i don't know about the housing so i can't answer that question. i know one friend lives by the South gate, which is about a 20 minute walk (through campus) to class everyday. the other students live in various places and (from the dialogue in class) i know they take the bus to school. most of the teachers live off campus as well. there are lots of houses around here, i dont think it would be hard to find one, but i dont know the price range. the jin sha che zhan bus station is literally accross the road which makes it convenient. the staff here will help you find housing if you ask. also, they would probably let you visit a class.

the classes are good, the teachers move fast, and if you want to keep up, then you need to do your homework (mainly excersises in the work book, also occasionally sentences and practice that the teacher gives you). the text book content is good, NCPR, and if you can keep up with you work, you will certianly learn alot. good community, lots of fun, nice people. i'd suggest coming here to visit around 12-12:30 and talk to some other folks after class gets out. many of the older folks (above 30) live off campus and i see them riding bikes and scooters, so they might be able to offer more information about housing. you can also talk to any teachers about the classes.

hope that helps!

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Menino80

Does anybody know of private schools in Chengdu? I have found Mandarin Club but so far that's it.

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black dragon

I don't think Southwest China(including Chengdu)can be nice place to study Mandarin. There are lots of dialects. Maybe I'm biased. ;)

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Menino80

I've already studied on my own for two years, so I have pronunciation basics down. I've alos heard that if you learn accented Mandarin, it makes listening to Putonghua easier, the only risk is that people can't understand you if you speak, which is not really a concern to me.

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Chinadoog

There are only a few places in China where people actually speak standard Mandarin at home with their families and friends. Instead of worrying about the dialect issue in Chengdu, I'd start worrying about the horrible weather! haha

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black dragon
I'd start worrying about the horrible weather! haha
Chinadoog, what's the weather like in Chengdu? You said it's the horrible weather. Could you explain how horrible it is? Thanks!

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Chinadoog

Well it's really cloudy and foggy almost every day. But other than that the weather is fine.

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Mundas

Hello,

This thread is very interesting as I too am thinking of coming to Chengdu to study.

I have spent around a year studying on my own including some certificates from Chinese University in Hong Kong. I was wondering what the process is for streaming new applicants is - can anybody advise? From what I can see, you have to apply via CUCAS as there are rarely contact details or application options for universities on their websites. This lack of contact details makes it hard for me to ask the university itself how it deals with a students who is not a beginner.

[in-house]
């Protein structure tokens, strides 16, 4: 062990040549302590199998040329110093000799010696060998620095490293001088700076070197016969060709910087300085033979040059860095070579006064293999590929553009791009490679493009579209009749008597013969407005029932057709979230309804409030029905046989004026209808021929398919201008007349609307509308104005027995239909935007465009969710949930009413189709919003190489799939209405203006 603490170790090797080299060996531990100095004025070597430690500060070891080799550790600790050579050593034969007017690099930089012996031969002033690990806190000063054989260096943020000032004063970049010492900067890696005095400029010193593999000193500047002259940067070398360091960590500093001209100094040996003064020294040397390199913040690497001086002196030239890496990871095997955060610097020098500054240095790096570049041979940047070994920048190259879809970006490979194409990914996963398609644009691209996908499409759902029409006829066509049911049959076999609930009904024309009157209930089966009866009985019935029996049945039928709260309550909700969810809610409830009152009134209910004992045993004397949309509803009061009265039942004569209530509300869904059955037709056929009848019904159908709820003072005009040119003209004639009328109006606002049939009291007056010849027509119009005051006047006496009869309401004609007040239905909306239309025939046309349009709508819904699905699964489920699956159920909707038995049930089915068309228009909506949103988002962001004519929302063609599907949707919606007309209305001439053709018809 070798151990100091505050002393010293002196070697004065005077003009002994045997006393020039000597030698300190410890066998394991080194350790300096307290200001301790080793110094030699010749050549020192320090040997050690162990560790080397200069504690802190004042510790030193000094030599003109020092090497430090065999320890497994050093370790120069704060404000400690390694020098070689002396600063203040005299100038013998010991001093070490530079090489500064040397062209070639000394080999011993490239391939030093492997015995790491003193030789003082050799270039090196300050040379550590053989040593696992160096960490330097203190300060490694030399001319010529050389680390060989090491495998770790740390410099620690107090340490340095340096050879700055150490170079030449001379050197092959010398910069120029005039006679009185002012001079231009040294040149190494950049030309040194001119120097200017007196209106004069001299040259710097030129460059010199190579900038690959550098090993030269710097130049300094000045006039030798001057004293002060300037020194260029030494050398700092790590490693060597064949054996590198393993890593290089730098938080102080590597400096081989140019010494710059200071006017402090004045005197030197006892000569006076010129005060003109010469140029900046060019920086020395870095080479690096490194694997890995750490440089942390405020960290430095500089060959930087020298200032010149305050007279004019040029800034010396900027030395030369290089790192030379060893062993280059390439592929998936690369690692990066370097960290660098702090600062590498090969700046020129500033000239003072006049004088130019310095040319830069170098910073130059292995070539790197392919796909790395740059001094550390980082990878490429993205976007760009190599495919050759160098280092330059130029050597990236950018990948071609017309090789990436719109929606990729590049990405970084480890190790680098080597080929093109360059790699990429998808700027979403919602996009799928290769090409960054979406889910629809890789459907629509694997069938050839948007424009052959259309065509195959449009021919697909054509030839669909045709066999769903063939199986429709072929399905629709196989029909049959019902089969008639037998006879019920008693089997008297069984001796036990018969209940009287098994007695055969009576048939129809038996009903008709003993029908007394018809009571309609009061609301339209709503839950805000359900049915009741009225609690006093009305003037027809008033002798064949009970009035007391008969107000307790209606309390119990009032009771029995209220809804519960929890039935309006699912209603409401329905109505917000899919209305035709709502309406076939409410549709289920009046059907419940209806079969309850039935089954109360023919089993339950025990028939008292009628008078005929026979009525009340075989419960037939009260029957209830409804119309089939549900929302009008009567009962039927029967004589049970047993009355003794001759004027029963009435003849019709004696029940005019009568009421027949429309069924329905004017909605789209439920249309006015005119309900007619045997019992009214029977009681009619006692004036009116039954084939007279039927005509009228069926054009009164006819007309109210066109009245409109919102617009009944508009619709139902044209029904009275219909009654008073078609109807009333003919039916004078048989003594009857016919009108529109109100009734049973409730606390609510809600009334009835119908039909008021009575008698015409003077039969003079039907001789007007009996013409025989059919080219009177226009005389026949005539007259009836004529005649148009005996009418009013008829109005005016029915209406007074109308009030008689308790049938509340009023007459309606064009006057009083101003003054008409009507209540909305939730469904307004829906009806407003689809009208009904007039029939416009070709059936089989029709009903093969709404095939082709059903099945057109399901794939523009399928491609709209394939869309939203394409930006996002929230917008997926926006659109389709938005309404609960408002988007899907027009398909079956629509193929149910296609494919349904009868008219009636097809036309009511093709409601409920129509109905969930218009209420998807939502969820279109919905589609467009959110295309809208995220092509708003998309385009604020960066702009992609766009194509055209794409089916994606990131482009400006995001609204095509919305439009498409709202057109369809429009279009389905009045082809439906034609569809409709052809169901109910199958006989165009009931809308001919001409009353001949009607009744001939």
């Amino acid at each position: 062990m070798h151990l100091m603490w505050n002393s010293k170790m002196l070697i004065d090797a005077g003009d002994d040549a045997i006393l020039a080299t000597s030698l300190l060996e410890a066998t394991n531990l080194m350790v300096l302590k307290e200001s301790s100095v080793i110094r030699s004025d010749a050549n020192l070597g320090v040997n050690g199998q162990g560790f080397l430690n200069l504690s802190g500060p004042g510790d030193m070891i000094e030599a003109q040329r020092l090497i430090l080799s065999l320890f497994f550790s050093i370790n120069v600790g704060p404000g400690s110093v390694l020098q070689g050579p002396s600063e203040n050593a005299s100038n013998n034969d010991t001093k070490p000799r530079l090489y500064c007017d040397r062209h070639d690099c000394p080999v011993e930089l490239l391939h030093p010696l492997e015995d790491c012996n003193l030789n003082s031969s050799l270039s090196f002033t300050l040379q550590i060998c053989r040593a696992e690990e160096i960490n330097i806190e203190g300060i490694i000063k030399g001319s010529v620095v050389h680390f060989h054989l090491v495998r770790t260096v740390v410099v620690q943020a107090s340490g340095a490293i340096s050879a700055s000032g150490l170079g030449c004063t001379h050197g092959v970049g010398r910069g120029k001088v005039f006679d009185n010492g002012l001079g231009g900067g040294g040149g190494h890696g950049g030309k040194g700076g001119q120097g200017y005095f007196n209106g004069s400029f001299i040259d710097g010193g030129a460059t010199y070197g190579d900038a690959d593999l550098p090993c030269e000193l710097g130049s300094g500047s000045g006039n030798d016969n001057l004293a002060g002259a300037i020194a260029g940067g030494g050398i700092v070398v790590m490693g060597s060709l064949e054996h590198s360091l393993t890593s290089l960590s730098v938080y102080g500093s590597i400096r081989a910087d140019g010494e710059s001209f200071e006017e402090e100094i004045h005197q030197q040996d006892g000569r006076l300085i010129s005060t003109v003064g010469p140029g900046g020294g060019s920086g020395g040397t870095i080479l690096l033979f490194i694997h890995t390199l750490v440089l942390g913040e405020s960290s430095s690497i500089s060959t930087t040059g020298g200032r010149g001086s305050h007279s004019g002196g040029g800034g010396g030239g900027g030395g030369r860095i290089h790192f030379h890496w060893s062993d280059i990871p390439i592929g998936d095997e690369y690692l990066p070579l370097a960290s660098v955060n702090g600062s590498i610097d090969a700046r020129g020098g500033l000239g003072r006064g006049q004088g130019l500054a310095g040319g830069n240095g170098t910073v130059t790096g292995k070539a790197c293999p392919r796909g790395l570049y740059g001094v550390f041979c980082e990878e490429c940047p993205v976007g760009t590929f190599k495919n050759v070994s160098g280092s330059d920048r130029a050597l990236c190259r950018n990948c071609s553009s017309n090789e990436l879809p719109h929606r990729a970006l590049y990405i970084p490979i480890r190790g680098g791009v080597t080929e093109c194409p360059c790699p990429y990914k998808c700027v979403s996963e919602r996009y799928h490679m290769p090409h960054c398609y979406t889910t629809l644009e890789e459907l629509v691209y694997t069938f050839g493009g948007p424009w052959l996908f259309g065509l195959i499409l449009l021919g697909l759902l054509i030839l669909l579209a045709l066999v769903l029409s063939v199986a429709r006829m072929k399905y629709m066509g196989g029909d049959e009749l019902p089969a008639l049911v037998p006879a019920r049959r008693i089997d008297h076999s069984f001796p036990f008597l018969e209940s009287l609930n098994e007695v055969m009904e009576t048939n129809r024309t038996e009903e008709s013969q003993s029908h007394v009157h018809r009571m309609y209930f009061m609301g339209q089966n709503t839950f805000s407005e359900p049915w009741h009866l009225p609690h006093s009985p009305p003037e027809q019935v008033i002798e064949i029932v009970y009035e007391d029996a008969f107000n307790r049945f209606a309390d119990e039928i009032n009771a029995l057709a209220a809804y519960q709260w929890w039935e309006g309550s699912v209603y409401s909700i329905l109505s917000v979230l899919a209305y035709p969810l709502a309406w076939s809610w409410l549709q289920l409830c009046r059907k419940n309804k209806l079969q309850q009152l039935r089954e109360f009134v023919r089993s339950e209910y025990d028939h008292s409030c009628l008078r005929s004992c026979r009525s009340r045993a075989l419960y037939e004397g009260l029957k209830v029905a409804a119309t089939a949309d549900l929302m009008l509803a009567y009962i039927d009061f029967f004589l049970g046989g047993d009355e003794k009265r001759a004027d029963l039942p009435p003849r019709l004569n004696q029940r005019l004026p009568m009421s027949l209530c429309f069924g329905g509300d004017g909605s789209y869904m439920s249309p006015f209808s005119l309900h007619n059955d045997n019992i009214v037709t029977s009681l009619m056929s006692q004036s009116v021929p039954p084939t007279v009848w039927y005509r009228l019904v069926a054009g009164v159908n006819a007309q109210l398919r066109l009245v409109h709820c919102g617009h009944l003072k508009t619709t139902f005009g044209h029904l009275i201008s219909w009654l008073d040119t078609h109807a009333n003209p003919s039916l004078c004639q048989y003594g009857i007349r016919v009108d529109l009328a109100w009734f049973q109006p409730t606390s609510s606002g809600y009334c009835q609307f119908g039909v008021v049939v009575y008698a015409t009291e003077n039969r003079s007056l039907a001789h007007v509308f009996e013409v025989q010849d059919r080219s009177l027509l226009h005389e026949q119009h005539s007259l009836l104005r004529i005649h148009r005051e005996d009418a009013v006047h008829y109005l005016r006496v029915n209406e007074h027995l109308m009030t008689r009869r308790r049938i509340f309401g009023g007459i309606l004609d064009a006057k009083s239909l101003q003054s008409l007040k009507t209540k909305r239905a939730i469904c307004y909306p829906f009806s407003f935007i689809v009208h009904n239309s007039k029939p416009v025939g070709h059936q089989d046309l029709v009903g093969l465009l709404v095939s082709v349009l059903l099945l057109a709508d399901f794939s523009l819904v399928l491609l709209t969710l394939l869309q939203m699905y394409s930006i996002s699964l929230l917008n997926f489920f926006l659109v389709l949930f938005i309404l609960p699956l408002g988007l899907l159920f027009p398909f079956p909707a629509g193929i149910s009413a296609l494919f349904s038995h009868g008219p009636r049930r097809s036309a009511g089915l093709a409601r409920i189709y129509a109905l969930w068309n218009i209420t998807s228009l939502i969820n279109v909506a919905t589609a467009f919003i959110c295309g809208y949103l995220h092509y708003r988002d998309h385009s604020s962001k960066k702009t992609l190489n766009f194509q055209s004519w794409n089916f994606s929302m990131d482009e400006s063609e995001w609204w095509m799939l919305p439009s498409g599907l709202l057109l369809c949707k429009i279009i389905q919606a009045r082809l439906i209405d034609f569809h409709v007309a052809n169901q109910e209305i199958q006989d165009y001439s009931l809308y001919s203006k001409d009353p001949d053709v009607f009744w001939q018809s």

Any advice much appreciated!

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jmido8

The dialect here is defiantly noticeable and hard to understand but everyone can understand Mandarin even if they can't exactly speak it back. In my experience, almost every one can speak mandarin. Maybe 10% of the people I have ran across can't speak Mandarin at all (it's almost always old folk over 40 and taxi drivers that can't). I'v only had 5 semesters of college Chinese and even with so little Chinese, I have never had a time where I just couldn't communicate with someone because they couldn't speak Mandarin. So yeah, the dialect is rough to listen to but the city is so much more immersive and cultural here that it makes it a wonderful place to learn Mandarin Chinese. If you pick a big city like Shanghai or Beijing, almost everyone speaks English and it's 100x easier to fall back on English especially when you're in restaurants and stores and the staff won't even start to converse with you in Chinese because they'll just assume you can't.

Don't worry to much about the dialect issues in Sichuan. Unless you're trying to ease drop on Chinese people talking, they'll almost always switch to Mandarin for you. They're also super good at adjusting their speech to a level that you can understand and the people here are so nice, that they don't even care if your chinese is almost unrecognizably bad because they'll still try really hard to communicate with you and help you out.

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erikstenberg

Hi,

I am considering going to Chengdu university to study Chinese with start in sept 2013. I was in china for one month recently and spent a few days in Chengdu and simply loved it.

Mundas, I basically have the same question as you, only the other way around. Is it worth going there, indeed highly motivated, but without any chinese skills at all? Are most of the students already in to chinese or is it a bunch of rookies like myself?